Book Image

Mastering TypeScript 3 - Third Edition

By : Nathan Rozentals
Book Image

Mastering TypeScript 3 - Third Edition

By: Nathan Rozentals

Overview of this book

TypeScript is both a language and a set of tools to generate JavaScript. It was designed by Anders Hejlsberg at Microsoft to help developers write enterprise-scale JavaScript. Starting with an introduction to the TypeScript language, before moving on to basic concepts, each section builds on previous knowledge in an incremental and easy-to-understand way. Advanced and powerful language features are all covered, including asynchronous programming techniques, decorators, and generics. This book explores many modern JavaScript and TypeScript frameworks side by side in order for the reader to learn their respective strengths and weaknesses. It will also thoroughly explore unit and integration testing for each framework. Best-of-breed applications utilize well-known design patterns in order to be scalable, maintainable, and testable. This book explores some of these object-oriented techniques and patterns, and shows real-world implementations. By the end of the book, you will have built a comprehensive, end-to-end web application to show how TypeScript language features, design patterns, and industry best practices can be brought together in a real-world scenario.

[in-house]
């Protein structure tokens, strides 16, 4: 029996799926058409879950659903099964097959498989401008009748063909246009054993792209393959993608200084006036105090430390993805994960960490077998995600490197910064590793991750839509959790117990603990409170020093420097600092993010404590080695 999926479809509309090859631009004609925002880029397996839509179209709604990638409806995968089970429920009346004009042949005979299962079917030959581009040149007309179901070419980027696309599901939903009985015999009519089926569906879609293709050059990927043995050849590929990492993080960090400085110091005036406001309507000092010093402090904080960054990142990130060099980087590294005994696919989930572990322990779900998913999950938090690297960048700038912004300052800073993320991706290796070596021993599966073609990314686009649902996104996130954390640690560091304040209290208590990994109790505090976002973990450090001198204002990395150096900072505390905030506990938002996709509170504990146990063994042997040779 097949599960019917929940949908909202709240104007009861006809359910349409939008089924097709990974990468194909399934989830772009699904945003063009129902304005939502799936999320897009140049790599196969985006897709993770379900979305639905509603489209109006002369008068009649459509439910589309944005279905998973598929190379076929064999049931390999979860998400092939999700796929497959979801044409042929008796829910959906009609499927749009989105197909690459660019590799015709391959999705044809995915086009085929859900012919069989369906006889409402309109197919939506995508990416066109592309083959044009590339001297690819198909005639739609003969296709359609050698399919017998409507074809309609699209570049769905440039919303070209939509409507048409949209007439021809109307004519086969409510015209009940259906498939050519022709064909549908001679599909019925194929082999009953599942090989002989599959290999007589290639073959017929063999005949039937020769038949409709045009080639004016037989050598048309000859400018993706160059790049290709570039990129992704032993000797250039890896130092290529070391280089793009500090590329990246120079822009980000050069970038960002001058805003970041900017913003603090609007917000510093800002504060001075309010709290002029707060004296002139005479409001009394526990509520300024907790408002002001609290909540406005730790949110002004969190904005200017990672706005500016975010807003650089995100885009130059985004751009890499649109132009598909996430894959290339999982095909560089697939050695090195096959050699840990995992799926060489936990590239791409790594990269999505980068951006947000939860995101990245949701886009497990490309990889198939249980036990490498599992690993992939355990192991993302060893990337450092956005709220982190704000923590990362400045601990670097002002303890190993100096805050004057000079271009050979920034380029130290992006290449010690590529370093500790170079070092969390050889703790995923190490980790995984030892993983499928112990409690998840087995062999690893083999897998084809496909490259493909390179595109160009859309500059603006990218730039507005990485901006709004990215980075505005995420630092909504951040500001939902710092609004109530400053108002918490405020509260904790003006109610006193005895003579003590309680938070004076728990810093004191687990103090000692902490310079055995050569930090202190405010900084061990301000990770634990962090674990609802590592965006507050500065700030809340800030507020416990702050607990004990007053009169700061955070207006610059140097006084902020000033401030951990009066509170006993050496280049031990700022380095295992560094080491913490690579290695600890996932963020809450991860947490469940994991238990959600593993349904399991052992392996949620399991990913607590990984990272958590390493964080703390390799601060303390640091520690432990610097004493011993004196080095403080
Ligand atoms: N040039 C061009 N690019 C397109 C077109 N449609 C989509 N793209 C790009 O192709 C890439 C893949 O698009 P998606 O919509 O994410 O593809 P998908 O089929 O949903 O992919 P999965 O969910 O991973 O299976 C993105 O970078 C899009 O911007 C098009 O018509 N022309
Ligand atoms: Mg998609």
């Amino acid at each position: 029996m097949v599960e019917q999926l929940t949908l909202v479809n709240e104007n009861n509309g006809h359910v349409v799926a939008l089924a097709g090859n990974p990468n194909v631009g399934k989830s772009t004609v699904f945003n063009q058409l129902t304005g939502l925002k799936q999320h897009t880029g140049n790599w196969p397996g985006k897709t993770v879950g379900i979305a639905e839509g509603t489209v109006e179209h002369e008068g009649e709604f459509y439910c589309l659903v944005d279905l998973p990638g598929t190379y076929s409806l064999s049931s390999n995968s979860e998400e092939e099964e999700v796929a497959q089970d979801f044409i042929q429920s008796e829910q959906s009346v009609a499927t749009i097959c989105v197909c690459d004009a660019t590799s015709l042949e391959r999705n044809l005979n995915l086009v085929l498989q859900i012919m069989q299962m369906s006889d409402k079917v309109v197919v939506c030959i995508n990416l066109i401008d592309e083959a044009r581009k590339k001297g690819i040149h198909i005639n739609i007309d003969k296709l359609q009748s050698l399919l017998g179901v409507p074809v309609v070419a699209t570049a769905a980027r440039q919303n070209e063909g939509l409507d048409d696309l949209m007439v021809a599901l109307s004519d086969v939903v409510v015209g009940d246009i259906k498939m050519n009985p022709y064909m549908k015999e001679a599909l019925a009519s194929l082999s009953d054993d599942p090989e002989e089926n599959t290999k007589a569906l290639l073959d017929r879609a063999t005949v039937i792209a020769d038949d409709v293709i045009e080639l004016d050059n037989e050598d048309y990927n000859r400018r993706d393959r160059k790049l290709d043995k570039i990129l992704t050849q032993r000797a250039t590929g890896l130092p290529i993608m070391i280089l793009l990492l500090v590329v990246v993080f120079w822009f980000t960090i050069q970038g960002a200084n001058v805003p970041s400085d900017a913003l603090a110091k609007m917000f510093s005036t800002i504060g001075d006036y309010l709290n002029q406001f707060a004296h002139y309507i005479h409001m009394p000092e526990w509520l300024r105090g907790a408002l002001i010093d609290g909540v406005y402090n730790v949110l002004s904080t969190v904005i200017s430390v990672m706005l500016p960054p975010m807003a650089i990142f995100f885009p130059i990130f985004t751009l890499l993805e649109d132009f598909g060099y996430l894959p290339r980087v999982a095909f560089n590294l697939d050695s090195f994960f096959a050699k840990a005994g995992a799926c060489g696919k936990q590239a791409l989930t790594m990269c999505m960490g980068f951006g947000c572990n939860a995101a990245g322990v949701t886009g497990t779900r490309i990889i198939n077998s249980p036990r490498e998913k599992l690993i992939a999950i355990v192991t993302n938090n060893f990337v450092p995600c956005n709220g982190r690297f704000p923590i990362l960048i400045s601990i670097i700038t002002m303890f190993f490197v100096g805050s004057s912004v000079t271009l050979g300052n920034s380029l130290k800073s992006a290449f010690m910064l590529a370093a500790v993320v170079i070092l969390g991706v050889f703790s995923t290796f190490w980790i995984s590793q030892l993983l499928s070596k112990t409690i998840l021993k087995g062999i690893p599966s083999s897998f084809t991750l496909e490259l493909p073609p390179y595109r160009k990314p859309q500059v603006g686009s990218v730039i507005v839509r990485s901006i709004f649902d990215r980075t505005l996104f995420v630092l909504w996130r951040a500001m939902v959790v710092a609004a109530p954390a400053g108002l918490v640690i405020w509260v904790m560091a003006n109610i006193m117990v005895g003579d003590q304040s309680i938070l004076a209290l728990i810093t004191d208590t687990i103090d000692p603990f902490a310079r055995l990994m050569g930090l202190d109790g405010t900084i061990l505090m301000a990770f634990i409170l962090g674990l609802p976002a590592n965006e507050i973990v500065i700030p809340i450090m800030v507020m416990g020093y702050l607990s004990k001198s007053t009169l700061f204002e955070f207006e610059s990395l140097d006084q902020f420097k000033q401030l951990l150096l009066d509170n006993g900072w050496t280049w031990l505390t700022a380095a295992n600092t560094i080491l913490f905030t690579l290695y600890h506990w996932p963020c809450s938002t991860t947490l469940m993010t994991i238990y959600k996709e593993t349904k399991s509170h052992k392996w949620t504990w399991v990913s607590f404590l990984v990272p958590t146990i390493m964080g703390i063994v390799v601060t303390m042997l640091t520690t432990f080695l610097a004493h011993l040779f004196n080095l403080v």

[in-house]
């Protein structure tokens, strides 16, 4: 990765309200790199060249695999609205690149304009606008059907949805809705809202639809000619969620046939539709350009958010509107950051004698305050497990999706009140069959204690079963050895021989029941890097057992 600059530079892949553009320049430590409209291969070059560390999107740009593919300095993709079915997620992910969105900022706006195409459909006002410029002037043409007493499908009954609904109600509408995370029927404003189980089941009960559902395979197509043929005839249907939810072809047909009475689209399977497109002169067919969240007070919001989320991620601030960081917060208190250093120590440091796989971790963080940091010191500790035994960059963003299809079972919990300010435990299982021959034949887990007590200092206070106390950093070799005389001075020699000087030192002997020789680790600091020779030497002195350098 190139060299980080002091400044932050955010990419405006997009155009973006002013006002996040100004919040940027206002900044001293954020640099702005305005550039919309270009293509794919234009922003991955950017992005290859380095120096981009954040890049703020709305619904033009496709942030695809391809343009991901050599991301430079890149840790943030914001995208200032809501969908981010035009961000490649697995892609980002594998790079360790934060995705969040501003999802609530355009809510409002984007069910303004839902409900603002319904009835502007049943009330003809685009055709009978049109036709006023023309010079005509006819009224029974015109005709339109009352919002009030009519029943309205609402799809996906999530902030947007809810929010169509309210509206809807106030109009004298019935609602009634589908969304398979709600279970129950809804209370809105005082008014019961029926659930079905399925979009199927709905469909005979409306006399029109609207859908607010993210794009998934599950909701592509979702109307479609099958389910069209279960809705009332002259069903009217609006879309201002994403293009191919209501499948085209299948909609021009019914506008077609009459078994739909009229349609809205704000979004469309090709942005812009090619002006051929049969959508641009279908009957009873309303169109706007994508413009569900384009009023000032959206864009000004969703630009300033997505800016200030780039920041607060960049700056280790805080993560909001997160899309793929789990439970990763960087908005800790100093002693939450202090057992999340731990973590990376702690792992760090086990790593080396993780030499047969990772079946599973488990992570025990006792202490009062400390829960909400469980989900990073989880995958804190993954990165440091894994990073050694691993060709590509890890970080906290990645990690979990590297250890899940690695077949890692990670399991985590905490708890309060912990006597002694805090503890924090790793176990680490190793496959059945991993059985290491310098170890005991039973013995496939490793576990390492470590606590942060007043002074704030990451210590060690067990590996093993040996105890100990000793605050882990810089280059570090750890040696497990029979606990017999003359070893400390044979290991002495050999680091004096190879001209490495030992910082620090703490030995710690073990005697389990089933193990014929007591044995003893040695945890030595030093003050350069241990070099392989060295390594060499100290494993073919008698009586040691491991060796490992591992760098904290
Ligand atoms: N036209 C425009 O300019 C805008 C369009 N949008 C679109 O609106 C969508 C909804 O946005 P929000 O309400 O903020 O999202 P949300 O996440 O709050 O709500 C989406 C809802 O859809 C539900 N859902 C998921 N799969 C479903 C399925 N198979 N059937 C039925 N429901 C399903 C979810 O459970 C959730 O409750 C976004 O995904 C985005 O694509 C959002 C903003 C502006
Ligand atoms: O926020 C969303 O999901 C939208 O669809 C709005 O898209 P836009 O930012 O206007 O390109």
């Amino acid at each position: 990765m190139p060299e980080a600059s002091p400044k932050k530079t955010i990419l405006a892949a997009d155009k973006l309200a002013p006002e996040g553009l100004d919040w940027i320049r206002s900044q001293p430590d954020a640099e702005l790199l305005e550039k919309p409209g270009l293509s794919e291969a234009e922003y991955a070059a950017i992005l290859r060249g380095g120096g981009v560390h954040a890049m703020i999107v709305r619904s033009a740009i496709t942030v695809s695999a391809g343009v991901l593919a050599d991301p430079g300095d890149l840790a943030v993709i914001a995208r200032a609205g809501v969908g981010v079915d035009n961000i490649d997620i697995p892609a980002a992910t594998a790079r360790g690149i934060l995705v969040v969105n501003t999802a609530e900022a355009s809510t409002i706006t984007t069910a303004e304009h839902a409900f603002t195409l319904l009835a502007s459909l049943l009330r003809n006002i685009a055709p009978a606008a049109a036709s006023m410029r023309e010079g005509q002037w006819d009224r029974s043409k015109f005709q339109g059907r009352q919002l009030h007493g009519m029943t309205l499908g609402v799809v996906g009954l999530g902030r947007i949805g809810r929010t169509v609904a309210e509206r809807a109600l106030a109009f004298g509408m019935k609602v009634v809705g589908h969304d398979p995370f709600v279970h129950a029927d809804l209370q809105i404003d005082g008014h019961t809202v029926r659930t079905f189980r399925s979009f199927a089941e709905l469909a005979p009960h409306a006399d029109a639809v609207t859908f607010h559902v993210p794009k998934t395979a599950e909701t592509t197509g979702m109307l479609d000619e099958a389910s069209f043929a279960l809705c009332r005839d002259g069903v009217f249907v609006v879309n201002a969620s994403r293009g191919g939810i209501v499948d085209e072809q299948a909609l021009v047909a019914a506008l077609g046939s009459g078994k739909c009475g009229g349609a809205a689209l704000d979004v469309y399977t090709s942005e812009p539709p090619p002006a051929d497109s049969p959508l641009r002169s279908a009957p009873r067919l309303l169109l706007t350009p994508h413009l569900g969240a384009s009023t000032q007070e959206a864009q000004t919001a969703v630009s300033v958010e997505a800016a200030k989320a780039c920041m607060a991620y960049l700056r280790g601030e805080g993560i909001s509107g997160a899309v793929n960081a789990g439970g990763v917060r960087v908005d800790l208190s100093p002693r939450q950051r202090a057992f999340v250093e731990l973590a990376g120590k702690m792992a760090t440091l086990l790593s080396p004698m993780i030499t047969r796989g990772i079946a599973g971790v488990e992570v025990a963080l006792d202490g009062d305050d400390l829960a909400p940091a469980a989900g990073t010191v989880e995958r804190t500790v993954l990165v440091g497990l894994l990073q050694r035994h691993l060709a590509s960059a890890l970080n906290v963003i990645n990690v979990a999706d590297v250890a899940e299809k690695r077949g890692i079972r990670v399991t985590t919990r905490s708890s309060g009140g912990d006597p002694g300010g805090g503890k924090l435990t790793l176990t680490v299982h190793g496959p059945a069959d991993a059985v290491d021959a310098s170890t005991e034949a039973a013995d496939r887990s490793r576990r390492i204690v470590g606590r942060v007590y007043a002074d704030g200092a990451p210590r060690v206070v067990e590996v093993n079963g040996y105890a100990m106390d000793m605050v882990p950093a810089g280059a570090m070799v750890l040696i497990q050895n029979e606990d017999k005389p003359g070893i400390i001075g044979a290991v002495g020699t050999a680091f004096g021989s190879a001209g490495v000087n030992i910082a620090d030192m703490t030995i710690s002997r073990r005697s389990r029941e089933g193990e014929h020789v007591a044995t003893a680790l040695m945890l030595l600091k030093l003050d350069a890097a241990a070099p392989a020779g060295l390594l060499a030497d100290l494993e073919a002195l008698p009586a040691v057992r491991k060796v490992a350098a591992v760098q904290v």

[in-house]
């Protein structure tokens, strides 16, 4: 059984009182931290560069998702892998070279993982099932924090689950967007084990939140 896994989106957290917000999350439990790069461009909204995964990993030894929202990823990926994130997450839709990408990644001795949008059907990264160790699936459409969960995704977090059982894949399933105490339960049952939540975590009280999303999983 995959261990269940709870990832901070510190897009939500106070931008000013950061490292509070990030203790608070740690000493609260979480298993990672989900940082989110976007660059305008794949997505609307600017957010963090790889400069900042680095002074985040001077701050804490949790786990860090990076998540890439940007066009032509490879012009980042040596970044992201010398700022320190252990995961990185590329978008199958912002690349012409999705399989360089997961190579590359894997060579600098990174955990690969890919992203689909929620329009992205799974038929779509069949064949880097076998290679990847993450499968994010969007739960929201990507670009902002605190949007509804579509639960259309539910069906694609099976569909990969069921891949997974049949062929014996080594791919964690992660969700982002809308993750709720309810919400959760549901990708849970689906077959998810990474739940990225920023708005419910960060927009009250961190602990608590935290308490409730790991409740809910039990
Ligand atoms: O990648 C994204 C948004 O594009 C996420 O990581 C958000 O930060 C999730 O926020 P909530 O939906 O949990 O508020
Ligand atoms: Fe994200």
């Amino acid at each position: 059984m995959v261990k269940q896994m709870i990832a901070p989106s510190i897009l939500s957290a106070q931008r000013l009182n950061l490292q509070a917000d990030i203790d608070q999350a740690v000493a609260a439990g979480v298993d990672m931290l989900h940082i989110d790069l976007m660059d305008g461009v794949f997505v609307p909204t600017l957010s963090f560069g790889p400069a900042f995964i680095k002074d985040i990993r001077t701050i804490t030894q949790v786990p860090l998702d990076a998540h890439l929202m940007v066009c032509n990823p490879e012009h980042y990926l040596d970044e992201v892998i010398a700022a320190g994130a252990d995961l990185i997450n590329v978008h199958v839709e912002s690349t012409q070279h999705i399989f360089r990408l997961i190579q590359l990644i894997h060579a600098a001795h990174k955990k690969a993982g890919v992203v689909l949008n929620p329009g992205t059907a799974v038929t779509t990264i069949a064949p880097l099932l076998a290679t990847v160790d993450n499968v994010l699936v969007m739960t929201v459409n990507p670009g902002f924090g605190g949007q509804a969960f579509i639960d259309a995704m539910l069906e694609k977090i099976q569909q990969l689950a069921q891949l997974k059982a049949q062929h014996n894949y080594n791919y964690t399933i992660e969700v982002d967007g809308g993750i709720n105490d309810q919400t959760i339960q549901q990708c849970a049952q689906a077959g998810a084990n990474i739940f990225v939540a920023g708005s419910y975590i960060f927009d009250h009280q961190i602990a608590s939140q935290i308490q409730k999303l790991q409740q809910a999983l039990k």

Table of Contents (16 chapters)
Free Chapter
1
TypeScript Tools and Framework Options

Module merging

As we now know, the TypeScript compiler will automatically search through all the .d.ts files in our project to pick up declaration files. If these declaration files contain the same module name, the TypeScript compiler will merge these two declaration files and use a combined version of the module declarations.

Imagine that we have a file named MergedModule1.d.ts, containing the following definition:

declare module MergedModule { 
    function functionA() : void; 
} 

And we also have a second file, named MergedModule2.d.ts, that contains the following definition:

declare module MergedModule { 
    function functionB() : void; 
} 

Now, the TypeScript compiler will merge these two modules as if they were a single definition:

declare module MergedModule { 
    function functionA() : void; 
    function functionB() : void; 
} 

This will allow both functionA and functionB...